So, we kicked up a fuss on Twitter with the slightly melodramatic hashtag #nohoneymoon, with accompanying photos of us wanly drowning our sorrows in pints of cider.
And that shit works, yo. I got a phone call a few hours later from their PR team saying they were looking into our case. A few days later, we got the flights refunded. By that point, though, we’d picked the closest, cheapest place to fly to in Europe for a week.
More locally known as “BEEFA BEEFA”, the island in August is pretty rammed, and the only place we could find to stay was a large hotel near Cala Tarida. We had our niggling doubts as we passed the swimming pool aerobics amid pounding Euro pop music, but when we reached our dingy ground-floor room with a view of a chain-link fence and some bracken, the absence of a fridge and the fact we had two separate single beds made it a little too much budget and not enough honeymoon.
They changed our room to the top floor, but we had to wait three hours for the privilege, so we took a drink by the bar and watched the hotel reps flirt, joke and cajole the fun out of the Spanish, German and Italian guests. I don’t know about you, but I prefer a hotel where they don’t employ people to enforce FUN ACTIVITIES, and the maddeningly loud disco-house doesn’t start until the evening.
Still, hire a car and you can get out to visit less visited beaches (though, to be honest, if you want real solitude, you need to hire a boat and head round the coast until you find a spot inaccessible by land). Also, they have incredible green olives in Ibiza, and I can get used to bread with aioli as a starter for every meal. Delicious.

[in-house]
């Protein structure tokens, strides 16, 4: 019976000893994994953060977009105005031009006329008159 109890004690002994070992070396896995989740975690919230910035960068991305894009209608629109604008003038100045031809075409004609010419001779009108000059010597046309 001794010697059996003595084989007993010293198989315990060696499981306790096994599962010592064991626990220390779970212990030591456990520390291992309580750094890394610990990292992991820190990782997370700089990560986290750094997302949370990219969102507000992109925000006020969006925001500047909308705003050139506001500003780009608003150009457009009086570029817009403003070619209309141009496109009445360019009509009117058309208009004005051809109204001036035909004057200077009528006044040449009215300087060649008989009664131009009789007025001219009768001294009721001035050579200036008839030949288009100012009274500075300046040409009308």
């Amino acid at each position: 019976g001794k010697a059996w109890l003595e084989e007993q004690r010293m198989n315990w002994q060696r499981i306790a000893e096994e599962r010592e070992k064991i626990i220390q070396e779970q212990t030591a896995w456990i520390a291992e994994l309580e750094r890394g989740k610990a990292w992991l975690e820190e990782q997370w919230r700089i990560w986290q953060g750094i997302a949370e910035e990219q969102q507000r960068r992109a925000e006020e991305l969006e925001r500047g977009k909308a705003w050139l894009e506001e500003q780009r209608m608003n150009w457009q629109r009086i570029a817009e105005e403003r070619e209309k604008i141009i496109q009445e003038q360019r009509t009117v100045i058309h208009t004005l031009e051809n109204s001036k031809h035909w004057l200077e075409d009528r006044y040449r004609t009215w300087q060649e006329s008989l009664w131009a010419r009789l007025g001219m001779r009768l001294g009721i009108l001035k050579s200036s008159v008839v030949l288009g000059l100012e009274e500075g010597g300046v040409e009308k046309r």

In a happy coincidence, my friend Roost was in Ibiza Town, where he’d been working the clubs as a VJ (video jockey, I think?), texture-mapping animations projected onto stages to create mind-juddering images for tripping ravers. He took us to one of the best restaurants I’d ever been to, and a couple of clubs to get a feel for the nightlife vibe. Fun times all round.
The music’s not for me, I’m afraid – I believe it would be categorised as progressive house, but there’s not enough meat to it, like you find in drum’n’bass or dubstep, or as much funky joy as the breakbeat I partied to in my uni days. Still, people seemed to like it, so who am I to judge?
So, what about the writing, Tim? How did you get on with those author goals?
Well, I did finish the second draft of Citadel, which essentially meant rewriting the whole thing. But it still isn’t structurally quite right.
The funny thing with editing is, it might take you six months to a year to do something, but by the end, you’ve improved as a writer to such a degree you return to the beginning to find a load of garbage you no longer feel cuts the mustard.